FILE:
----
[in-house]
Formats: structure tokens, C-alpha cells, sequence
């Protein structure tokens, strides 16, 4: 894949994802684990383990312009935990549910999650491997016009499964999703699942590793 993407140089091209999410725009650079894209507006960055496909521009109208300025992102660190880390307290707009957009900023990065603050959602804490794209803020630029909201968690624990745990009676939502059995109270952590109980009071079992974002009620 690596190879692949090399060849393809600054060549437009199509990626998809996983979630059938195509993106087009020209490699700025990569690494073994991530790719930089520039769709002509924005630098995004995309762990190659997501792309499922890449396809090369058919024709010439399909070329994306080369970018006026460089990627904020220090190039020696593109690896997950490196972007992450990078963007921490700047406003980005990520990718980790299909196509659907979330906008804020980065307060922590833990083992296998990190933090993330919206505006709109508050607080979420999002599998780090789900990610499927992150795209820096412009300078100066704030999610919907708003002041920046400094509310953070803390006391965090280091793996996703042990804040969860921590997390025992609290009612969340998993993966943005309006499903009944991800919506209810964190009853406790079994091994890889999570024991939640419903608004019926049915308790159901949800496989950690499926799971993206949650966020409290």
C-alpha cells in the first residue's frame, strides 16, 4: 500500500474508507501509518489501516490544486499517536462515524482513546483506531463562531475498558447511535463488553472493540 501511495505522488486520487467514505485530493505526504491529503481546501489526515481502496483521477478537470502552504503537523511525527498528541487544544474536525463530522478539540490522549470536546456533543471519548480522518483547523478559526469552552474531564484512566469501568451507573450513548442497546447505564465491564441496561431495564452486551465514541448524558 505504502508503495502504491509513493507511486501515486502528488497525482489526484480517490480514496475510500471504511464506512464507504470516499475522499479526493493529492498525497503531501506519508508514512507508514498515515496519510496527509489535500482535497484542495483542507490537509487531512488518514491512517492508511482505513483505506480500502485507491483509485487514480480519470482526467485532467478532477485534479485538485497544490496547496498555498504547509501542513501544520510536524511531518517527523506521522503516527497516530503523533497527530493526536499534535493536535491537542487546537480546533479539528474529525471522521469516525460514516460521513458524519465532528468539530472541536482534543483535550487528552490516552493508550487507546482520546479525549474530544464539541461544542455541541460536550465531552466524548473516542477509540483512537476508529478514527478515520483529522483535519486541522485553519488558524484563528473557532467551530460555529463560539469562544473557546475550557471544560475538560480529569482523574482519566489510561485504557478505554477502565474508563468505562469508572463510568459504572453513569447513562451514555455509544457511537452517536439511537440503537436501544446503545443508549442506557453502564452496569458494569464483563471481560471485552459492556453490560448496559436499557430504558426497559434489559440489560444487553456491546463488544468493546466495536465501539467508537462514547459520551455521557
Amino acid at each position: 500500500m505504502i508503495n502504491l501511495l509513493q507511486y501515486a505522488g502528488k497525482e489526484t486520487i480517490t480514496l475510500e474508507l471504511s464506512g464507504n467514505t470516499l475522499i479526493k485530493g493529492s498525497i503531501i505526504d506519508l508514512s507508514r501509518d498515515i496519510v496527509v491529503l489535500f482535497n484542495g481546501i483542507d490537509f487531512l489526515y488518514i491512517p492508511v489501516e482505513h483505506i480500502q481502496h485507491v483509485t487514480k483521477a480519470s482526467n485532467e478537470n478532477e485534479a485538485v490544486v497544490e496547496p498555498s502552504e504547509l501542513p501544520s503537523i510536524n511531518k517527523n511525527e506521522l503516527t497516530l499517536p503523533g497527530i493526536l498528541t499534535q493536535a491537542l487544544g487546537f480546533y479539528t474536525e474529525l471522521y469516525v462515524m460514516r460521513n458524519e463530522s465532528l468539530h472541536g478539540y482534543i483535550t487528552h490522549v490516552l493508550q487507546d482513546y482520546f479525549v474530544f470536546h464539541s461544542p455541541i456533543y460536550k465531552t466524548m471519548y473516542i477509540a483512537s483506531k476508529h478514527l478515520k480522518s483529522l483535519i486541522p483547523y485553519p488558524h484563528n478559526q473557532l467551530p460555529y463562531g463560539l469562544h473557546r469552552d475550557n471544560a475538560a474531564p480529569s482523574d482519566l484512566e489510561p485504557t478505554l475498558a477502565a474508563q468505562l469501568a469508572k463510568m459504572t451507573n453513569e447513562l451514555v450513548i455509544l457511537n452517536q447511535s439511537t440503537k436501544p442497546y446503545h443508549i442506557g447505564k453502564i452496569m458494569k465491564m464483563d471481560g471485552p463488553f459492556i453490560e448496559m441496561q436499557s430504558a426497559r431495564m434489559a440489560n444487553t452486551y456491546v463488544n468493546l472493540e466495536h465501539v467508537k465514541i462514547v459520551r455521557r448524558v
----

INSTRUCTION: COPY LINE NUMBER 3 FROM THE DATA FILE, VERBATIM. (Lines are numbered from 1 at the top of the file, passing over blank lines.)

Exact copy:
């Protein structure tokens, strides 16, 4: 894949994802684990383990312009935990549910999650491997016009499964999703699942590793 993407140089091209999410725009650079894209507006960055496909521009109208300025992102660190880390307290707009957009900023990065603050959602804490794209803020630029909201968690624990745990009676939502059995109270952590109980009071079992974002009620 690596190879692949090399060849393809600054060549437009199509990626998809996983979630059938195509993106087009020209490699700025990569690494073994991530790719930089520039769709002509924005630098995004995309762990190659997501792309499922890449396809090369058919024709010439399909070329994306080369970018006026460089990627904020220090190039020696593109690896997950490196972007992450990078963007921490700047406003980005990520990718980790299909196509659907979330906008804020980065307060922590833990083992296998990190933090993330919206505006709109508050607080979420999002599998780090789900990610499927992150795209820096412009300078100066704030999610919907708003002041920046400094509310953070803390006391965090280091793996996703042990804040969860921590997390025992609290009612969340998993993966943005309006499903009944991800919506209810964190009853406790079994091994890889999570024991939640419903608004019926049915308790159901949800496989950690499926799971993206949650966020409290």